Symbolism In The Sailor Who Fell From Grace With The Sea

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The Plague of Progress: Mishima’s Characterization and Views of Westernization A common misconception is that change always equates to progress, yet sometimes change can strip a society of its fundamental characteristics. Japan endured similar events, surrounding World War II that resulted in an increasingly Westernized country that lost it’s integrity and beliefs. In this allegorical novel, The Sailor who fell from Grace with the Sea, Yukio Mishima uses the characters Fusako, Ryuji and Noboru whom symbolize the different states of Japan to illustrate the plague of Westernization and convey the value of tradition in Japan. Primarily, Fusako embodies modern Japan with her obsession with foreign goods and focus on economic growth, which conveys …show more content…
A recurring motif that Mishima uses in the novel is the sea, which is viewed as powerful, independent and glorious much like traditional Japan. Due to Ryuji’s close association with the sea and antipathy for land, Noboru admires him. This is evident through Mishima’s use of strong diction and imagery when describing Ryuji, detailing the “ridge of gold across his shoulders” (12) and how “his flesh looked like a suit of armour” (11). The use of gold incites images of glory and achievement while the simile comparing his skin to armour indicates strength and honour. This portrayal of Ryuji indicates that Mishima values both Ryuji and present Japan because of their links to traditional Japanese culture and the possibility for glory. Despite, Noboru’s dispassion for almost all elements of life, he upholds Ryuji as glorious exclaiming that “the sailor is terrific” (49). Since Noboru perceives Ryuji as a hero, it serves to indicate that Mishima believes present Japan has the potential to be triumphant if it remains loyal to tradition, much as Ryuji is heroic because of his relationship with the sea. However, as the novel continues, Ryuji becomes entrapped by the lures of land and his portrayal changes drastically. The marriage between Ryuji and Fusako - or between current Japan and Westernized Japan - is portrayed as emasculating for Ryuji. He …show more content…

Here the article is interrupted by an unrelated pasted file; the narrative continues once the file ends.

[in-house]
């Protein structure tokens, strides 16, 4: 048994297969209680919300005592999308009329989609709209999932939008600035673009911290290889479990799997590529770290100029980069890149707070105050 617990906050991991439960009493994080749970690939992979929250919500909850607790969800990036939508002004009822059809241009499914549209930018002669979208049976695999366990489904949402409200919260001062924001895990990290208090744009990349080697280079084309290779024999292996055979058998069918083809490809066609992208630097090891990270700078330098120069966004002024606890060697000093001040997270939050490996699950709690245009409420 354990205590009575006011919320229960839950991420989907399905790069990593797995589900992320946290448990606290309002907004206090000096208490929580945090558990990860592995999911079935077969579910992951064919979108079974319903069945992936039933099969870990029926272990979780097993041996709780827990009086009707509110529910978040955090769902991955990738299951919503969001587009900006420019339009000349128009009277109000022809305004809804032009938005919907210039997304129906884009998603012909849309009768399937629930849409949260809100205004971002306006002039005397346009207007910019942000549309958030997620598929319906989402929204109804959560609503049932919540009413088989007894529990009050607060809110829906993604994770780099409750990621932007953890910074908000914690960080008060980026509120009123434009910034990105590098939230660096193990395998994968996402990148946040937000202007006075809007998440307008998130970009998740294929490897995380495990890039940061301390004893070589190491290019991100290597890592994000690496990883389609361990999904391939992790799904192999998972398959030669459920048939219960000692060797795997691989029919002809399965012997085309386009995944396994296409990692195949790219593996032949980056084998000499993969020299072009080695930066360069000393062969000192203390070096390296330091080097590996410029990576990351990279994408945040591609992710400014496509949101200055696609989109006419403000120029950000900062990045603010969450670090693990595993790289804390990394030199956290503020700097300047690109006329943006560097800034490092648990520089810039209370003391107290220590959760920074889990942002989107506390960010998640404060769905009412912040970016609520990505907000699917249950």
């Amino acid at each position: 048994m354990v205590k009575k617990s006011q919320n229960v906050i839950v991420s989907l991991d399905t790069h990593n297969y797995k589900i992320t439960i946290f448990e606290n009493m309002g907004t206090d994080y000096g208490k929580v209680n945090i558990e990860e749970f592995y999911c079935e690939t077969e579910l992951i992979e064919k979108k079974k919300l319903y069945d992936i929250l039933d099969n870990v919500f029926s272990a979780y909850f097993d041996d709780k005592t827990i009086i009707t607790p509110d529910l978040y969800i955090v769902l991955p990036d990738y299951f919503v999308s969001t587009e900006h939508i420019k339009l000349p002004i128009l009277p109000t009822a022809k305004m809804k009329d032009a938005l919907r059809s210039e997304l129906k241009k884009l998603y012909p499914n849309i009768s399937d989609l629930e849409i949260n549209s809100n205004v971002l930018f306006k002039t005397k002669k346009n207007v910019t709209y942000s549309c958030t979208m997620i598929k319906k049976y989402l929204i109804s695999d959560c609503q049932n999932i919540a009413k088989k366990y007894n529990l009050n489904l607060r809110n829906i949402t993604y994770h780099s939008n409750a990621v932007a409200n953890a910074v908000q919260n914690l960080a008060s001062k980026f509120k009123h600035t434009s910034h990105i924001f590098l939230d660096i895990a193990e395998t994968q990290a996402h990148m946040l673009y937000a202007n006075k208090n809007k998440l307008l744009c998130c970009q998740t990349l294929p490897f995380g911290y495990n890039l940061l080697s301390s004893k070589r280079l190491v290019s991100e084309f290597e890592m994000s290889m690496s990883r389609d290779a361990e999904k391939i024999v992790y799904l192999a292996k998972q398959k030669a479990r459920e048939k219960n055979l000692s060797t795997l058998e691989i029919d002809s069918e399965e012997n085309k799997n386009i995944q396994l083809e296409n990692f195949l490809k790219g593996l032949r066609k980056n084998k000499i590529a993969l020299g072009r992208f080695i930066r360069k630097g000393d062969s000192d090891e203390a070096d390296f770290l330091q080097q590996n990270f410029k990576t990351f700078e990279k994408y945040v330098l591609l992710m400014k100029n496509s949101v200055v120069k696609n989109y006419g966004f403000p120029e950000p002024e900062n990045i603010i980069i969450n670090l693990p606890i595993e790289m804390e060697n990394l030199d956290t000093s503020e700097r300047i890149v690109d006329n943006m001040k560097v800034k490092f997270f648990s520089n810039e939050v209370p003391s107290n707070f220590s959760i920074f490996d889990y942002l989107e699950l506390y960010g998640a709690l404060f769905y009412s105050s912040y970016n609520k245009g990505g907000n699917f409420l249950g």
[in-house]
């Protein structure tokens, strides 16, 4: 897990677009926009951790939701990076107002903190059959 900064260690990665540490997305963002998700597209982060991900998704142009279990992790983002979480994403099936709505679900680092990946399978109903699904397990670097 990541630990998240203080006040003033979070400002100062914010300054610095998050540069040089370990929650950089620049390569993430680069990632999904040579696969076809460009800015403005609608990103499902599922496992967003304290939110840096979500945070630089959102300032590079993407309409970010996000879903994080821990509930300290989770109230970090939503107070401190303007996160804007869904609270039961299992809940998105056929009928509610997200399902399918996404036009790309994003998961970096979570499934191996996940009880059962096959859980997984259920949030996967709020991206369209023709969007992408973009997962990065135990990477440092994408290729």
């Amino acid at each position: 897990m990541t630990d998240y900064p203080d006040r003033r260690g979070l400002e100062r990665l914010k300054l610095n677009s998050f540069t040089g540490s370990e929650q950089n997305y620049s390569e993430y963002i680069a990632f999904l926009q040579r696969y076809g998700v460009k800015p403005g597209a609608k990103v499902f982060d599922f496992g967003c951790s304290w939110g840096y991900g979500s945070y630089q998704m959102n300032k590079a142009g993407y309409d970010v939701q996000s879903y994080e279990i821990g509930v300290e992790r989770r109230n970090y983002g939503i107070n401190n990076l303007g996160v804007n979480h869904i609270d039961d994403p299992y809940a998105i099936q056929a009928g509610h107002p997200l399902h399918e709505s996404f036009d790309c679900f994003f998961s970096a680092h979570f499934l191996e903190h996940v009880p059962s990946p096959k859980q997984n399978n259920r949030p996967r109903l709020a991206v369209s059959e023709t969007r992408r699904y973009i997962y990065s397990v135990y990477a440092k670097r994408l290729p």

Noboru is a member of the gang of young boys who despise society and reject the morals imposed by the West. They refuse to conform to the standards set by foreign powers and alternatively live by the samurai code. Noboru learns that through killing he is “breaking the endless chain of society’s loathsome taboos” (47). Mishima himself lived by the Bushido code and Noboru represents his own perspective, as he uses specific diction to glorify the death of the kitten. Before it’s death it was a “mottled mewing kitten”, yet in death it is “dazzling” (56). Through Noboru’s refusal to accept the ideals of modern Japan, Mishima emphasizes the defiance and strength of tradition. Also, Noboru functions as the moral compass in the novel that is skewed to convey the value of tradition and ultimately Mishima’s beliefs regarding the samurai code. When they establish that “the sea is permissible” (54), they are distinguishing which things are permissible in the context of upholding Japanese culture. Initially, it is Noboru who sees Ryuji’s potential “to attain the glory that was rightfully his” (15) but Noboru monitors Ryuji’s mistakes and offences. When he finally reports Ryuji’s betrayal to the gang he is making a difficult decision, but no longer idolizes Ryuji, because his values are more important. Mishima uses Noboru’s developing perspective

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